On Monday, William Barr, US Attorney General, told the country’s top federal prosecutors in the justice department to “pursue substantial allegations” of voting fraud in the presidential election before states certify their ballots ahead of the Electoral College vote, which takes place on December 14.
Barr’s authorization prompted Richard Pilger, director of election crimes for the Department of Justice, to resign in protest, stating in an email that Barr is attempting to implement a new policy which would invalidate the Non-interference Policy for investigating state ballot fraud, which has been in place for forty years.
In a densely worded memo, Barr noted that “most allegations” of suspected election fraud are not significant enough to affect the outcome; although, he said “that is not always the case.” He further stated the impact of departmental actions which could change the results are “greatly minimized,” despite the fact that he supports Trump’s unfounded claims of election fraud. Barr has directed prosecutors to examine any alleged irregularities before state ballot results are certified. State election officials have widely reported no indication of fraud in their elections.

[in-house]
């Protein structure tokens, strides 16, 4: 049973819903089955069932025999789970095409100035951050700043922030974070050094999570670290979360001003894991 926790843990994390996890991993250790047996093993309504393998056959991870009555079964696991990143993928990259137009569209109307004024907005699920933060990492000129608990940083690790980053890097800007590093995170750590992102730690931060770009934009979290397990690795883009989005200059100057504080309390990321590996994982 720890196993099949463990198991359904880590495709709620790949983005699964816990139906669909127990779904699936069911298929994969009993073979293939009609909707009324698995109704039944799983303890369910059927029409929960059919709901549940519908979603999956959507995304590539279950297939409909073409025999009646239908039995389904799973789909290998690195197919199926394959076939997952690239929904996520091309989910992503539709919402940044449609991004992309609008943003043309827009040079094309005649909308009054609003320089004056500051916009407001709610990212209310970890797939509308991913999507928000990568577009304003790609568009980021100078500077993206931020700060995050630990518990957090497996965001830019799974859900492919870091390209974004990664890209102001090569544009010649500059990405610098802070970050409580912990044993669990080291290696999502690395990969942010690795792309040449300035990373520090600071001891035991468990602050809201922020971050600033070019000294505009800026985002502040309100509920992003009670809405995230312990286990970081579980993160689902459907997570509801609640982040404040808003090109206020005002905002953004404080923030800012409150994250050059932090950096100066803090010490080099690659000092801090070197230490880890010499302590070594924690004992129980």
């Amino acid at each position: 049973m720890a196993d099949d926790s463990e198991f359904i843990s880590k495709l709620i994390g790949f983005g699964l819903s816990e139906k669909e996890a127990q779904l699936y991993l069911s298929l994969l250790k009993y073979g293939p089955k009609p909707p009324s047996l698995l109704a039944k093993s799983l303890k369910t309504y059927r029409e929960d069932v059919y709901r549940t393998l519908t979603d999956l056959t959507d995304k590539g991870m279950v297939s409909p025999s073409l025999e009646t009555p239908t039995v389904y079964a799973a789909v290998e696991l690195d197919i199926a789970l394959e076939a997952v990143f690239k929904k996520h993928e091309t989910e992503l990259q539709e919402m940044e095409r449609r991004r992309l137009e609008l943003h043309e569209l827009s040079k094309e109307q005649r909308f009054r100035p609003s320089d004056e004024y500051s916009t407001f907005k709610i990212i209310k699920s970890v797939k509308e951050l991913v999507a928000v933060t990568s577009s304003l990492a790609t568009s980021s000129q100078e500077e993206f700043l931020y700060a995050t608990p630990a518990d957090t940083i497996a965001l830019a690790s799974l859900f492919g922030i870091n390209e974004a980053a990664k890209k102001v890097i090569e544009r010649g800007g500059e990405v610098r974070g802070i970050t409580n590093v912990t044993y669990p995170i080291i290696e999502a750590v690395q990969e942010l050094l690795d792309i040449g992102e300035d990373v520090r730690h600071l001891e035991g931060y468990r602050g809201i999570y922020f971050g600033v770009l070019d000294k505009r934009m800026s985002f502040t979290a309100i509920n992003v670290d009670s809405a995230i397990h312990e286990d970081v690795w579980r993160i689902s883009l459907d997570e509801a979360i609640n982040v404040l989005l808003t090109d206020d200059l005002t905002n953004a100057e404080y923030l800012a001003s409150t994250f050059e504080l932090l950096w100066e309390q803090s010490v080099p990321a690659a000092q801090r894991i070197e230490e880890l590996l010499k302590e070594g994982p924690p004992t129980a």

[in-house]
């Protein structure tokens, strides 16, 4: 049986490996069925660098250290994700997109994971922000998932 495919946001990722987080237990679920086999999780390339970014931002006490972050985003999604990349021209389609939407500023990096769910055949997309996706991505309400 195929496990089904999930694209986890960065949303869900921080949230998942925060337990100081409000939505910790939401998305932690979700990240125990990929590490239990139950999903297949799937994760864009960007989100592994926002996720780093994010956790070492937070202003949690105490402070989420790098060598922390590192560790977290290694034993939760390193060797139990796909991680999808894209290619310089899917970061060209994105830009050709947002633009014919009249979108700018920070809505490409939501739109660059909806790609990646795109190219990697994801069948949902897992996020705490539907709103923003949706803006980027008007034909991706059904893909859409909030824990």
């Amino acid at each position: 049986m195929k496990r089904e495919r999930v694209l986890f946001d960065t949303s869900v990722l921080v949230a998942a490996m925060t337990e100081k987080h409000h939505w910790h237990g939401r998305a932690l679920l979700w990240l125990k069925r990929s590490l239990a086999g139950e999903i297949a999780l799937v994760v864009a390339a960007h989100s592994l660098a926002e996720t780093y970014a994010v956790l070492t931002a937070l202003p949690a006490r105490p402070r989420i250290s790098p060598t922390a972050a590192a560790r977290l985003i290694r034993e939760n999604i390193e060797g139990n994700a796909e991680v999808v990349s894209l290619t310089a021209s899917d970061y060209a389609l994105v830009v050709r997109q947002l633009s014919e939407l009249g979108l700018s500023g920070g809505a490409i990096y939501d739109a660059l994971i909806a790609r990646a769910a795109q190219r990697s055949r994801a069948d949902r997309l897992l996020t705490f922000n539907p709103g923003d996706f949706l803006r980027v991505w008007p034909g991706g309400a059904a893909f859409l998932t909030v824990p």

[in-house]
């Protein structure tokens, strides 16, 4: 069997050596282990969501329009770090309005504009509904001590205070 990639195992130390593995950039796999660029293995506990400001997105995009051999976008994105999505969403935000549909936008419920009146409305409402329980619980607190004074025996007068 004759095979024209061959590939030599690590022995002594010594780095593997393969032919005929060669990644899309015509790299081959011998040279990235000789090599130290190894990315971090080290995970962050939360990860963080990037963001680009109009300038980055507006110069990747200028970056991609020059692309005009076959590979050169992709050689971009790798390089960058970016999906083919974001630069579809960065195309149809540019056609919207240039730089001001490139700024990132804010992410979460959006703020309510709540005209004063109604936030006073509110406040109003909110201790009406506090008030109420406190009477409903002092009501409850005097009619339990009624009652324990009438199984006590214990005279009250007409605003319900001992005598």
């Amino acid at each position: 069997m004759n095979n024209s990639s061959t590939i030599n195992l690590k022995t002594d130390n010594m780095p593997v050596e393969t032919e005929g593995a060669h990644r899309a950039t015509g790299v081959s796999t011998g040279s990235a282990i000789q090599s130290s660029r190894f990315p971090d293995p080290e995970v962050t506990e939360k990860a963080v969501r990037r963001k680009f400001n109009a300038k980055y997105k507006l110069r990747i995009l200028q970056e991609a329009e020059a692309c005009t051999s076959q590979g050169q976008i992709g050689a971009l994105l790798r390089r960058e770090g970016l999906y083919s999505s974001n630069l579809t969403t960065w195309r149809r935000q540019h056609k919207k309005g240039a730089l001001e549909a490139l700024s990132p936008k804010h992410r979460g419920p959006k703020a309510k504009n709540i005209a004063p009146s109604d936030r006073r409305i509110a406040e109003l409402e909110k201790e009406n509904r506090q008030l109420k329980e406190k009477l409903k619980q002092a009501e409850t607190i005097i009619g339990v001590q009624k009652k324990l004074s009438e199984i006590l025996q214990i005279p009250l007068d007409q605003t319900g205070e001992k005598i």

A DOJ official said there was no request from anyone for Barr to issue the memo, the purpose of which remains unclear, since investigators know their job and there has been no conclusive evidence of “widespread” voter fraud. The DOJ official further said Barr appears to have been obsessed with the notion of fraud for the past several weeks.
Ann Sullivan is a contributing staff writer covering national and world news topics. She brings dedicated experience having written international and domestic news, blogs, and web content for over 20 years. She’s also a published poet and graphic designer with degrees in Business and Graphic Communications and has been a music distributor, music industry sponsorship sales director and band manager.